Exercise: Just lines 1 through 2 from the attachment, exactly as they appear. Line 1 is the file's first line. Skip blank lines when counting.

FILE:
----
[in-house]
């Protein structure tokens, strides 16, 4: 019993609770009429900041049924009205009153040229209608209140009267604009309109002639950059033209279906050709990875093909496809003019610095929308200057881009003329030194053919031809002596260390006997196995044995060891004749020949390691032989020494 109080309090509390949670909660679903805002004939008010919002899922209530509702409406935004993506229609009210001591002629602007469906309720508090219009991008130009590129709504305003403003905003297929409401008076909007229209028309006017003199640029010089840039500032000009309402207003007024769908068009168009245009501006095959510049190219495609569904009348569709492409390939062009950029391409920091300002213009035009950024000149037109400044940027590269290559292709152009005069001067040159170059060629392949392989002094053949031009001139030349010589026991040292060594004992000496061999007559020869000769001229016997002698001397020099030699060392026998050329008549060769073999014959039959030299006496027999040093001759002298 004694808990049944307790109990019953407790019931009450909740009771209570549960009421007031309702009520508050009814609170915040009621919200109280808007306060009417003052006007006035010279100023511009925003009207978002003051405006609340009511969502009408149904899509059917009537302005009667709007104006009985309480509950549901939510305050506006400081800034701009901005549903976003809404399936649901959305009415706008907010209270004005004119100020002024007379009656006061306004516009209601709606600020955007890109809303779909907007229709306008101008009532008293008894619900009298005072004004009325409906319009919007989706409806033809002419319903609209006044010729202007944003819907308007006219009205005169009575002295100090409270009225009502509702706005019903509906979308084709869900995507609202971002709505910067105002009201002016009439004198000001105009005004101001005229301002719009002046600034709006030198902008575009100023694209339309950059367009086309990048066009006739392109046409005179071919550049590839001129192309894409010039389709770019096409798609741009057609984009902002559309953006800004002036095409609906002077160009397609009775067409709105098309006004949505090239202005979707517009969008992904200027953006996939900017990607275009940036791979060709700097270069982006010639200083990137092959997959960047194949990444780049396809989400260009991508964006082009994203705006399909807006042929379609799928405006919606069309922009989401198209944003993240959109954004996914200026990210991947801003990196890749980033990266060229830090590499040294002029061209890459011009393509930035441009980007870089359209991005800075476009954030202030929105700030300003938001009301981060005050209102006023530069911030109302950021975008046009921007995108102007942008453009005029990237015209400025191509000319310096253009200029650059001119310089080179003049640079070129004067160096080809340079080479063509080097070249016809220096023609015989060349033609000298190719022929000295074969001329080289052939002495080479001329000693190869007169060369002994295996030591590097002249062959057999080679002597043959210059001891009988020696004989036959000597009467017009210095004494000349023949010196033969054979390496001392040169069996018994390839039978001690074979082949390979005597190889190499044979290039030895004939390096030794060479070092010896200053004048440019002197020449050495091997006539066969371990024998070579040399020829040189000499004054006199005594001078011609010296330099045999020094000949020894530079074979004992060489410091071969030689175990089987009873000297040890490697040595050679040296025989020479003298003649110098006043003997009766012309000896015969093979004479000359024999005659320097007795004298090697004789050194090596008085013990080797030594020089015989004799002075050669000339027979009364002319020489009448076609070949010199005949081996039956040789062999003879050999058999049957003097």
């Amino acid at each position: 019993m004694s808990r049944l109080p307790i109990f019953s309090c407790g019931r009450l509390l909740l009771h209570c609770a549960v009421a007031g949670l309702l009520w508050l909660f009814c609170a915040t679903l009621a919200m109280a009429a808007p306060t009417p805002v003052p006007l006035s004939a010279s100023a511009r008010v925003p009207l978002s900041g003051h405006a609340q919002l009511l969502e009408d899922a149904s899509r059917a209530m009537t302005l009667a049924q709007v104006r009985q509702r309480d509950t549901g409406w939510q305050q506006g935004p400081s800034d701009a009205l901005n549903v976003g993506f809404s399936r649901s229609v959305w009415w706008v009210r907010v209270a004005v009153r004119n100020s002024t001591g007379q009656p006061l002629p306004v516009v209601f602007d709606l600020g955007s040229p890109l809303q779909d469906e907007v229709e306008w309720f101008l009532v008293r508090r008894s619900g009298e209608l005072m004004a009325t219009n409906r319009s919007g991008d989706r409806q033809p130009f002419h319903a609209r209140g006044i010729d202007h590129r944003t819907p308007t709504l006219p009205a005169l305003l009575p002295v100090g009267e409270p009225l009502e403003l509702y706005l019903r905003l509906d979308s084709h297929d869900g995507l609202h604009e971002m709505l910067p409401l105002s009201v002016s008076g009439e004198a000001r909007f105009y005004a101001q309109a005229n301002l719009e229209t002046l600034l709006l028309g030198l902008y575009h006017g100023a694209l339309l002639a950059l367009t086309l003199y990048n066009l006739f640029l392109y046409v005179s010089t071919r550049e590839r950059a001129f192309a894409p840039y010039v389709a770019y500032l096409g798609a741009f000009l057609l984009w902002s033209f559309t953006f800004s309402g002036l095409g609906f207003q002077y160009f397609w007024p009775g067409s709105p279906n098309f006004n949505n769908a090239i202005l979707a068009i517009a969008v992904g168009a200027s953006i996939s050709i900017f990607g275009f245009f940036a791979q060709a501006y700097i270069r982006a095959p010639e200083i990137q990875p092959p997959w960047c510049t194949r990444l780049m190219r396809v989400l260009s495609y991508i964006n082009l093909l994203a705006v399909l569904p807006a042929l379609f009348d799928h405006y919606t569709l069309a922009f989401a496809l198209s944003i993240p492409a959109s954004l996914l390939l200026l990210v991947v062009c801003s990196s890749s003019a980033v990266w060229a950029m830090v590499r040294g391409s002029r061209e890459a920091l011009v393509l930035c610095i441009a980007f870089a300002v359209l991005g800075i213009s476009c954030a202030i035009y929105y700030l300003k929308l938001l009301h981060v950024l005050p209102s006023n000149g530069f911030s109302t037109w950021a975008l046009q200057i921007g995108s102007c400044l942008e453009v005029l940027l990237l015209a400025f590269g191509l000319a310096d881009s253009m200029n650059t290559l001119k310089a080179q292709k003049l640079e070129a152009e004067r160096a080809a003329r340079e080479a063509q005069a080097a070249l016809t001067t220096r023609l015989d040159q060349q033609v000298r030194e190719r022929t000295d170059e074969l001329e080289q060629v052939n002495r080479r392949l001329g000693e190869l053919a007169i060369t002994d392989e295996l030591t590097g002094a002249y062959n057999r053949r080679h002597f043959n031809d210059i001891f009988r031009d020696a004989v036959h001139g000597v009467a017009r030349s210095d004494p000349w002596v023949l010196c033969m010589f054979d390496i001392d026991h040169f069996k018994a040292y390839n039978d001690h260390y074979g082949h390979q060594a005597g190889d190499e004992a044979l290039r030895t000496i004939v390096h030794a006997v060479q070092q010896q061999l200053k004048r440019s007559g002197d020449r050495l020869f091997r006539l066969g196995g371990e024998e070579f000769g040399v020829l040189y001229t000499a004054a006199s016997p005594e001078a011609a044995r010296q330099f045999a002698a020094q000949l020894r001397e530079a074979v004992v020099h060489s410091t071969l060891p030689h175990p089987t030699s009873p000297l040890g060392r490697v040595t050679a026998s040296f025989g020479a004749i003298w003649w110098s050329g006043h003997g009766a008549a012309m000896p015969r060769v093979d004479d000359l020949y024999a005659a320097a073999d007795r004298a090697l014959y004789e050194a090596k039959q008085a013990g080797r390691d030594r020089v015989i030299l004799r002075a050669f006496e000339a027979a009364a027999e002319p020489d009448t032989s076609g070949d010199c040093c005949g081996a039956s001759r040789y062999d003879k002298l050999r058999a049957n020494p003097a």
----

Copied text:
[in-house]
């Protein structure tokens, strides 16, 4: 019993609770009429900041049924009205009153040229209608209140009267604009309109002639950059033209279906050709990875093909496809003019610095929308200057881009003329030194053919031809002596260390006997196995044995060891004749020949390691032989020494 109080309090509390949670909660679903805002004939008010919002899922209530509702409406935004993506229609009210001591002629602007469906309720508090219009991008130009590129709504305003403003905003297929409401008076909007229209028309006017003199640029010089840039500032000009309402207003007024769908068009168009245009501006095959510049190219495609569904009348569709492409390939062009950029391409920091300002213009035009950024000149037109400044940027590269290559292709152009005069001067040159170059060629392949392989002094053949031009001139030349010589026991040292060594004992000496061999007559020869000769001229016997002698001397020099030699060392026998050329008549060769073999014959039959030299006496027999040093001759002298 004694808990049944307790109990019953407790019931009450909740009771209570549960009421007031309702009520508050009814609170915040009621919200109280808007306060009417003052006007006035010279100023511009925003009207978002003051405006609340009511969502009408149904899509059917009537302005009667709007104006009985309480509950549901939510305050506006400081800034701009901005549903976003809404399936649901959305009415706008907010209270004005004119100020002024007379009656006061306004516009209601709606600020955007890109809303779909907007229709306008101008009532008293008894619900009298005072004004009325409906319009919007989706409806033809002419319903609209006044010729202007944003819907308007006219009205005169009575002295100090409270009225009502509702706005019903509906979308084709869900995507609202971002709505910067105002009201002016009439004198000001105009005004101001005229301002719009002046600034709006030198902008575009100023694209339309950059367009086309990048066009006739392109046409005179071919550049590839001129192309894409010039389709770019096409798609741009057609984009902002559309953006800004002036095409609906002077160009397609009775067409709105098309006004949505090239202005979707517009969008992904200027953006996939900017990607275009940036791979060709700097270069982006010639200083990137092959997959960047194949990444780049396809989400260009991508964006082009994203705006399909807006042929379609799928405006919606069309922009989401198209944003993240959109954004996914200026990210991947801003990196890749980033990266060229830090590499040294002029061209890459011009393509930035441009980007870089359209991005800075476009954030202030929105700030300003938001009301981060005050209102006023530069911030109302950021975008046009921007995108102007942008453009005029990237015209400025191509000319310096253009200029650059001119310089080179003049640079070129004067160096080809340079080479063509080097070249016809220096023609015989060349033609000298190719022929000295074969001329080289052939002495080479001329000693190869007169060369002994295996030591590097002249062959057999080679002597043959210059001891009988020696004989036959000597009467017009210095004494000349023949010196033969054979390496001392040169069996018994390839039978001690074979082949390979005597190889190499044979290039030895004939390096030794060479070092010896200053004048440019002197020449050495091997006539066969371990024998070579040399020829040189000499004054006199005594001078011609010296330099045999020094000949020894530079074979004992060489410091071969030689175990089987009873000297040890490697040595050679040296025989020479003298003649110098006043003997009766012309000896015969093979004479000359024999005659320097007795004298090697004789050194090596008085013990080797030594020089015989004799002075050669000339027979009364002319020489009448076609070949010199005949081996039956040789062999003879050999058999049957003097």